60. Adélie penguin or Adelaide penguin (Pygoscelis adeliae) got its name from the name of its discoverer’s wife. The discoverer was Jules Dumont d’Urville. His wife’s name was Adéle.

Penguin Facts 61-70

61. Penguins can control the flow of blood to their wings, webbed feet etc. In this way, it allows only a little amount of its blood to get cold. They do see to it that the extremities of their bodies don’t get frozen.

62. Penguins can happily live in salt water without any problem because of the presence of a “supraorbital gland” that kind-of sieves the salt from the blood.

63. They excrete the salts through their beaks or they sneeze those salts out!

64. Emperor penguin fasts for around 115 days, and hence, it is considered as the longest-fasting member of the birds’ family. It starves itself when it incubates the egg in a brood pouch.

65. One penguin out of 50,000 penguins is born with lighter pigmentation feathers. These kind of penguins are called “Isabelline Penguins”. Isabelline is albinism but only partial. This isabellinism is found in 13 out of 17 different penguin species that live today.

66. Some of the species of penguins which show isabellinism are King Penguin (Aptenodytes patagonica); Yellow-Eyed Penguin (Megadyptes antipodes); Addie Penguin (Pygoscelis adelie); Gentoo Penguin (P. papua); Chinstrap Penguin (P. antarctica) etc.

67. These penguins that have isabellinism tend to live for very few years than the normal penguins because they can’t camouflage, and hence are more easily visible to predators. They don’t even mate that much to keep the isablelline penguins going.

68. Most of the penguins are found in Antarctica, South Africa, New Zealand, Chili, etc.

69. You often see penguins sliding on their stomachs on ice, snow etc. This sliding is called “tobogganing”. Scientists assume that the penguins derive fun out of this activity with an added bonus of a fast way to travel.

70. Young chicks of penguins’ group are known as “crèche”. When the penguins’ group is in water, it is called “raft” and when they are on land, they are called “waddle”.

Penguin Facts 71-80

71. Penguin eggs are pretty small if they are compared with their parents’ body size proportionally than any other species of birds. Even in that egg, the penguin egg (the yellow part of the egg) constitutes only 10-16% of the total egg. It is assumed that it is to avoid any damage to the egg in such a harsh environment.

72. Remember Happy feet? We just loved watching that movie, right? If you don’t know which species of penguins were shown in that movie, then we are here to help you. They were the Emperor Penguins.

73. Did you know that 30+ countries have Emperor Penguin stamps? They are really popular.

74. Penguins are really hairy, we mean feathery. They have more feathers than most of the birds. They have around 70 feathers per square inch. Here too, Emperor penguins lead, they have the most feathers of all the birds. They have 100 feathers per square inch. Are these Emperor Penguins not tired of being number one most of the time?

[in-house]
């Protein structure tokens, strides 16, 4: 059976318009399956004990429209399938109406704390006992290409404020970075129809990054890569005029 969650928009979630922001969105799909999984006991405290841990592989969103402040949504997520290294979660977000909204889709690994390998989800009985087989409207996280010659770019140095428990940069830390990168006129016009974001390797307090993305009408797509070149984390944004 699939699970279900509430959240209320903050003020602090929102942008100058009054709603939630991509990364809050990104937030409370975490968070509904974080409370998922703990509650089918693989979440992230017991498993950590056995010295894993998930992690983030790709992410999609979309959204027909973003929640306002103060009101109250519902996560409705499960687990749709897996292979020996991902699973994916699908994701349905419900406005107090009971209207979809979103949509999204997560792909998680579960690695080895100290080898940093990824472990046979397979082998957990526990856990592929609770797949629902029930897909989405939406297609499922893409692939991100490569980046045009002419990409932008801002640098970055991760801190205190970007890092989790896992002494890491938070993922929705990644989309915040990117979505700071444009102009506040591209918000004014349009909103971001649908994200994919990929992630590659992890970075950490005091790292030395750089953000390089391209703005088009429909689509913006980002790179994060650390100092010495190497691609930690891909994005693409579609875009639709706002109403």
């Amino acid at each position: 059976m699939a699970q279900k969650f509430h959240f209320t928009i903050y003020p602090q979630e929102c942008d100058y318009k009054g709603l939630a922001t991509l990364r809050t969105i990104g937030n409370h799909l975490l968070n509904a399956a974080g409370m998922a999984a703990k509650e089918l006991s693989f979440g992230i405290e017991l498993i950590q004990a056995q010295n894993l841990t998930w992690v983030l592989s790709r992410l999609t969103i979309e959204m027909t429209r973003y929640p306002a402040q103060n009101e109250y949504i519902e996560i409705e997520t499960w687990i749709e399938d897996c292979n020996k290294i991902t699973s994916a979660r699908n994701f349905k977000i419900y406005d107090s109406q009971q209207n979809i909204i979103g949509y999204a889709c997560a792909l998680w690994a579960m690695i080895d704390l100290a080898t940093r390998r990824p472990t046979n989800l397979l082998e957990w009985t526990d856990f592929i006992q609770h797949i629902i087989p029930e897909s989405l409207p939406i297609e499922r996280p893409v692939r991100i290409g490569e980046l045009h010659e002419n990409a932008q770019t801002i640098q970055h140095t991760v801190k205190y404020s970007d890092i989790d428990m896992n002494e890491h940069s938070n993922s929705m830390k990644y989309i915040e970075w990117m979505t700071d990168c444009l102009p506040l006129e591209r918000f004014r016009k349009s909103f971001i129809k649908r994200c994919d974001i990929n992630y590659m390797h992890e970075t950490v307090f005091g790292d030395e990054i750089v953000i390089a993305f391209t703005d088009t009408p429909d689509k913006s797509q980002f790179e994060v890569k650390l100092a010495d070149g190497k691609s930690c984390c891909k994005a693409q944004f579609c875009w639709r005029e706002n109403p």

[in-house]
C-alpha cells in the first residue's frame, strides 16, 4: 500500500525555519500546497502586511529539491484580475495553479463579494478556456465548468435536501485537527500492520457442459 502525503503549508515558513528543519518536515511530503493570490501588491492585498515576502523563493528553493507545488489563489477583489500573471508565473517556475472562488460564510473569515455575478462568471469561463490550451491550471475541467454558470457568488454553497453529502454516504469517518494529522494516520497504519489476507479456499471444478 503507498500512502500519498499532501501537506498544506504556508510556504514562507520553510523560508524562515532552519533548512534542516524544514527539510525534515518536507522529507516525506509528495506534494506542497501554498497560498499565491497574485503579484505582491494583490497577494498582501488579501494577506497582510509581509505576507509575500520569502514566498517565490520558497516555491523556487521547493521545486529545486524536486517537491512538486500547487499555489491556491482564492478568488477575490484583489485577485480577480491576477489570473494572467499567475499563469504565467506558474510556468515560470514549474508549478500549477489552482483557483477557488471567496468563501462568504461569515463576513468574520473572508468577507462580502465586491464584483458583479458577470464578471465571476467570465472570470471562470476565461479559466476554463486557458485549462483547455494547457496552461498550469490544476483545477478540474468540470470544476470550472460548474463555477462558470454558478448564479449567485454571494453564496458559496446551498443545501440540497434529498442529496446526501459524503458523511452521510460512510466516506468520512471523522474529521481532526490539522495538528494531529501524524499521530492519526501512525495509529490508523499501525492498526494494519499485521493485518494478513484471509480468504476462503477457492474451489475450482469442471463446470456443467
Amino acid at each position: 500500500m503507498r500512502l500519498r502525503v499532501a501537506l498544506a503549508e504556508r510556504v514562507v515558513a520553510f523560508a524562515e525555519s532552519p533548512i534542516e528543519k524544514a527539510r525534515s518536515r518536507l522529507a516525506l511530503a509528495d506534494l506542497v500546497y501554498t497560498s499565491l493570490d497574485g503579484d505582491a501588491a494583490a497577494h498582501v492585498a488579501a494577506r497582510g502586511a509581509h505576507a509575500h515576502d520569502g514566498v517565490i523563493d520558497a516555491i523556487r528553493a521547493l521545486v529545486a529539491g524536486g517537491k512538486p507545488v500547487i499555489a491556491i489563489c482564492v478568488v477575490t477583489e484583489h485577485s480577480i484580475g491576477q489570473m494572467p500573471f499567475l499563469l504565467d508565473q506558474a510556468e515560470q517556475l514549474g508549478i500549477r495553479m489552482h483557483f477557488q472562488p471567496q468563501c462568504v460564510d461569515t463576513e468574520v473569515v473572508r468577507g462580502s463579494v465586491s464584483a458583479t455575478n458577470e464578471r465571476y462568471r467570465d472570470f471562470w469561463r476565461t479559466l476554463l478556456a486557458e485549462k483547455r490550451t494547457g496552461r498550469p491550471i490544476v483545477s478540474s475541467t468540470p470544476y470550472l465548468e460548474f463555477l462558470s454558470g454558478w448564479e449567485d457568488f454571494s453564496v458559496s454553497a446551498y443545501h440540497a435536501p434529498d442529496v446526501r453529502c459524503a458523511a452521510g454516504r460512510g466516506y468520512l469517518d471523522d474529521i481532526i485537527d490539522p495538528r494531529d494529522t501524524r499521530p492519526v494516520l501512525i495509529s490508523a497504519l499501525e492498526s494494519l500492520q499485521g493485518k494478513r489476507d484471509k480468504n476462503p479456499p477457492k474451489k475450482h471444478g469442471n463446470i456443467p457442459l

75. The name of Chinstrap Penguins (Pygoscelis antarcticus) is Chinstrap because of the presence of a streak of line under these penguins’ chin. They can raise colonies where their numbers may reach or sometimes exceed “a million” mark.

76. Though they look very dignified, they are one of the boldest and one of the most aggressive of all penguin groups. Because of their loud cries, Chinstrap Penguins are often given a nickname of “Stonecracker” penguins.

77. Penguins are not afraid of human beings. Scientists think that this is because of the fact that they barely have any predator which lives on land.

78. The rarest of all penguins is the Yellow-Eyed Penguin which has a population of 5000. These 5000 penguins are not captivated and can be found in New Zealand’s south-eastern coast and the adjacent islands.

79. The penguin which swims the fastest is the Gentoo Penguin. It can attain a speed of 22 mph.

80. Like humans, penguins also cheat. They are found to have “illicit affairs” with other penguins when they are raising a baby penguin with their partner. Some make lifetime partners while others mate with new partners of the same colony.

Penguin Facts 81-90

81. Just as some penguins are loyal to their partners, they are loyal to the rookeries as well. Some penguins go back to the same rookery where they took birth.

82. Penguins are mostly seen in large numbers. Scientists think that it is because of “safety in numbers.” This is a hypothesis which says when an individual remains in a large group, he is less likely to be attacked or fall prey to any mishap or accident.

83. Penguin parents really care a lot. They nurse the baby for months till the baby penguin is totally independent.

84. When a chick of Emperor penguin dies, the mother Emperor penguin “abducts” some other totally unrelated chick and rears as its own.

85. Don’t go by the external look of penguins, there is no external ear, but they possess excellent hearing skills which helps them to find their partners by their calls amidst such huge numbers.

86. There are two days dedicated for penguins. January 20 is Penguin Awareness Day and April 25 is World Penguin Day.

87. Researchers from Proceedings of the National Academy of Sciences of the United States of America (PNAS) found out that penguins could, long back in the past, fly. Then how did they lose the ability to fly? That is because they were getting adapted to the lifestyle where swimming was more important than flying. So, they lost the ability to fly but they became masters in swimming.

88. A penguin which is in the wild can live for around 15-20 years and most of the time i.e., 75% of the time, it is in the ocean.

89. The Erect-crested Penguin (Eudyptes sclateri) population has decreased a lot. It lost 70% of the members in just a score of years. Galapagos penguins lost 50% of members in over 30 years. There are 30% chances that they will be extinct in this century.

90. The main causes for this rapid decrease in the penguins’ population is pollution, algae blooms, oil spills, global warming, commercial fishing etc.


Categorized in: